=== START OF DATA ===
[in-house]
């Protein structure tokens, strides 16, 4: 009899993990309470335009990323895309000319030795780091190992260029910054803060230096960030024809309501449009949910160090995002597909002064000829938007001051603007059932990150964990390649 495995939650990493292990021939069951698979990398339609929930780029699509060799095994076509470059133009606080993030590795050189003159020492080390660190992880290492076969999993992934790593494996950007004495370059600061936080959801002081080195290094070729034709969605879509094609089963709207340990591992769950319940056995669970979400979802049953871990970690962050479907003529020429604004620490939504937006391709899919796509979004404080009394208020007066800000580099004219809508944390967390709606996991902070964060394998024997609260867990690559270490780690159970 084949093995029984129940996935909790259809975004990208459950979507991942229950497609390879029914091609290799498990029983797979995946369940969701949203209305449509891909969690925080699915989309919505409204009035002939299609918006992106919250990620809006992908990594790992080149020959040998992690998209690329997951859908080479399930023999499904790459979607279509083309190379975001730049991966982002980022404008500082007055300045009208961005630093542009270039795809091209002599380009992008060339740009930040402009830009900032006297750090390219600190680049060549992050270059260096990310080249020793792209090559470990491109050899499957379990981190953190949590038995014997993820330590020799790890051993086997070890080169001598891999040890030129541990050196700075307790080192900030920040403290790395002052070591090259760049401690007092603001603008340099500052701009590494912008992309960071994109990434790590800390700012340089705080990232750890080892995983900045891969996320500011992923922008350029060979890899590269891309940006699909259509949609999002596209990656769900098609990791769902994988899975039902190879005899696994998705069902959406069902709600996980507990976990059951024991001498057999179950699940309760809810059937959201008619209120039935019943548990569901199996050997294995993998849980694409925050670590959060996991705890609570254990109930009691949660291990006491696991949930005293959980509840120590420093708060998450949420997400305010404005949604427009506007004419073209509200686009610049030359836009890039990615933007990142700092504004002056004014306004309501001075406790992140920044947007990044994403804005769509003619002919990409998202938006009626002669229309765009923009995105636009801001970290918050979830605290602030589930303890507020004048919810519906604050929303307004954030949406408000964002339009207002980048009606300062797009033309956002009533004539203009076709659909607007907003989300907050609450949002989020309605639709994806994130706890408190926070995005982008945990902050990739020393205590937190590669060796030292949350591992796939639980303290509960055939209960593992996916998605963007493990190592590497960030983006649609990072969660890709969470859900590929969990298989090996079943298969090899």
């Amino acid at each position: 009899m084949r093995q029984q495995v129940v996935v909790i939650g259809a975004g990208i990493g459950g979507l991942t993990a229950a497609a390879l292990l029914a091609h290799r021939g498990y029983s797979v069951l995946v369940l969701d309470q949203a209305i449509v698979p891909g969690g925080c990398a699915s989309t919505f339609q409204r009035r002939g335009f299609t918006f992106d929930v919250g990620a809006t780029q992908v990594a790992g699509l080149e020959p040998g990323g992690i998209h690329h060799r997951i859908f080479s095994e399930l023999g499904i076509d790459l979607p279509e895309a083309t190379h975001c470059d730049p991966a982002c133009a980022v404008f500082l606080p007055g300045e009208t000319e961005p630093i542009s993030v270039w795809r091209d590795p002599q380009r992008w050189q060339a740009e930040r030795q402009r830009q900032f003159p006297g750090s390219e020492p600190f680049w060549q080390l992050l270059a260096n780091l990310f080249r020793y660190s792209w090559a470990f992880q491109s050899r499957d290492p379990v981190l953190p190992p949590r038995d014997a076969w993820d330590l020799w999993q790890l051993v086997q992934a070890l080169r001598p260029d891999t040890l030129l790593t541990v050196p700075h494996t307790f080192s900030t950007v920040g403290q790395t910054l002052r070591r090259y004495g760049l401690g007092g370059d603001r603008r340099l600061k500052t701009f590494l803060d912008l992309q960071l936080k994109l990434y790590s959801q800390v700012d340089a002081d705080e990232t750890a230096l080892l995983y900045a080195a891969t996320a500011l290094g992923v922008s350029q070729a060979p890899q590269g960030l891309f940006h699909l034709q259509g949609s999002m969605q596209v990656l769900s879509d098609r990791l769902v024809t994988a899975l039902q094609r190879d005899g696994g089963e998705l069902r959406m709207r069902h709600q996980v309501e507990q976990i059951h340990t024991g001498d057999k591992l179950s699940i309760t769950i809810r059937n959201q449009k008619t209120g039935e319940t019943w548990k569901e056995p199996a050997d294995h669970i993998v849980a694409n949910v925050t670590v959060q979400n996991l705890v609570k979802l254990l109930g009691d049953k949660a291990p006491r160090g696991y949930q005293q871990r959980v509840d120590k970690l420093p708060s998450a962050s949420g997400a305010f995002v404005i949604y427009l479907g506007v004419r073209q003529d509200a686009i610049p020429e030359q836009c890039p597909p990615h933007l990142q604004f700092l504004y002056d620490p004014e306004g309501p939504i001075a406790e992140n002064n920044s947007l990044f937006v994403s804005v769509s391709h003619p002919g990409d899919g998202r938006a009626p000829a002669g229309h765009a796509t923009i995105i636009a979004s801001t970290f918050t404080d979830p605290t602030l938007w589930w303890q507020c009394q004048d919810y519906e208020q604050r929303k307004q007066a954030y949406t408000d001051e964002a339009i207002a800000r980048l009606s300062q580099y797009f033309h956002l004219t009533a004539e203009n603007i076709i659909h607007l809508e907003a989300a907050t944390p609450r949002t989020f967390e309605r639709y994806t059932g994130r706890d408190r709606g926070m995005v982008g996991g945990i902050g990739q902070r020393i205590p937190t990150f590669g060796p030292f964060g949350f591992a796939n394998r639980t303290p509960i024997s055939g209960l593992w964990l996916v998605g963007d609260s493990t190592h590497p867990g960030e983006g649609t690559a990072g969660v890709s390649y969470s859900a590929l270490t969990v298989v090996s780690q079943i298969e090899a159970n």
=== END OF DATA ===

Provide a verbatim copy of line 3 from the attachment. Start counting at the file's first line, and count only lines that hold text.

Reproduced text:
């Amino acid at each position: 009899m084949r093995q029984q495995v129940v996935v909790i939650g259809a975004g990208i990493g459950g979507l991942t993990a229950a497609a390879l292990l029914a091609h290799r021939g498990y029983s797979v069951l995946v369940l969701d309470q949203a209305i449509v698979p891909g969690g925080c990398a699915s989309t919505f339609q409204r009035r002939g335009f299609t918006f992106d929930v919250g990620a809006t780029q992908v990594a790992g699509l080149e020959p040998g990323g992690i998209h690329h060799r997951i859908f080479s095994e399930l023999g499904i076509d790459l979607p279509e895309a083309t190379h975001c470059d730049p991966a982002c133009a980022v404008f500082l606080p007055g300045e009208t000319e961005p630093i542009s993030v270039w795809r091209d590795p002599q380009r992008w050189q060339a740009e930040r030795q402009r830009q900032f003159p006297g750090s390219e020492p600190f680049w060549q080390l992050l270059a260096n780091l990310f080249r020793y660190s792209w090559a470990f992880q491109s050899r499957d290492p379990v981190l953190p190992p949590r038995d014997a076969w993820d330590l020799w999993q790890l051993v086997q992934a070890l080169r001598p260029d891999t040890l030129l790593t541990v050196p700075h494996t307790f080192s900030t950007v920040g403290q790395t910054l002052r070591r090259y004495g760049l401690g007092g370059d603001r603008r340099l600061k500052t701009f590494l803060d912008l992309q960071l936080k994109l990434y790590s959801q800390v700012d340089a002081d705080e990232t750890a230096l080892l995983y900045a080195a891969t996320a500011l290094g992923v922008s350029q070729a060979p890899q590269g960030l891309f940006h699909l034709q259509g949609s999002m969605q596209v990656l769900s879509d098609r990791l769902v024809t994988a899975l039902q094609r190879d005899g696994g089963e998705l069902r959406m709207r069902h709600q996980v309501e507990q976990i059951h340990t024991g001498d057999k591992l179950s699940i309760t769950i809810r059937n959201q449009k008619t209120g039935e319940t019943w548990k569901e056995p199996a050997d294995h669970i993998v849980a694409n949910v925050t670590v959060q979400n996991l705890v609570k979802l254990l109930g009691d049953k949660a291990p006491r160090g696991y949930q005293q871990r959980v509840d120590k970690l420093p708060s998450a962050s949420g997400a305010f995002v404005i949604y427009l479907g506007v004419r073209q003529d509200a686009i610049p020429e030359q836009c890039p597909p990615h933007l990142q604004f700092l504004y002056d620490p004014e306004g309501p939504i001075a406790e992140n002064n920044s947007l990044f937006v994403s804005v769509s391709h003619p002919g990409d899919g998202r938006a009626p000829a002669g229309h765009a796509t923009i995105i636009a979004s801001t970290f918050t404080d979830p605290t602030l938007w589930w303890q507020c009394q004048d919810y519906e208020q604050r929303k307004q007066a954030y949406t408000d001051e964002a339009i207002a800000r980048l009606s300062q580099y797009f033309h956002l004219t009533a004539e203009n603007i076709i659909h607007l809508e907003a989300a907050t944390p609450r949002t989020f967390e309605r639709y994806t059932g994130r706890d408190r709606g926070m995005v982008g996991g945990i902050g990739q902070r020393i205590p937190t990150f590669g060796p030292f964060g949350f591992a796939n394998r639980t303290p509960i024997s055939g209960l593992w964990l996916v998605g963007d609260s493990t190592h590497p867990g960030e983006g649609t690559a990072g969660v890709s390649y969470s859900a590929l270490t969990v298989v090996s780690q079943i298969e090899a159970n």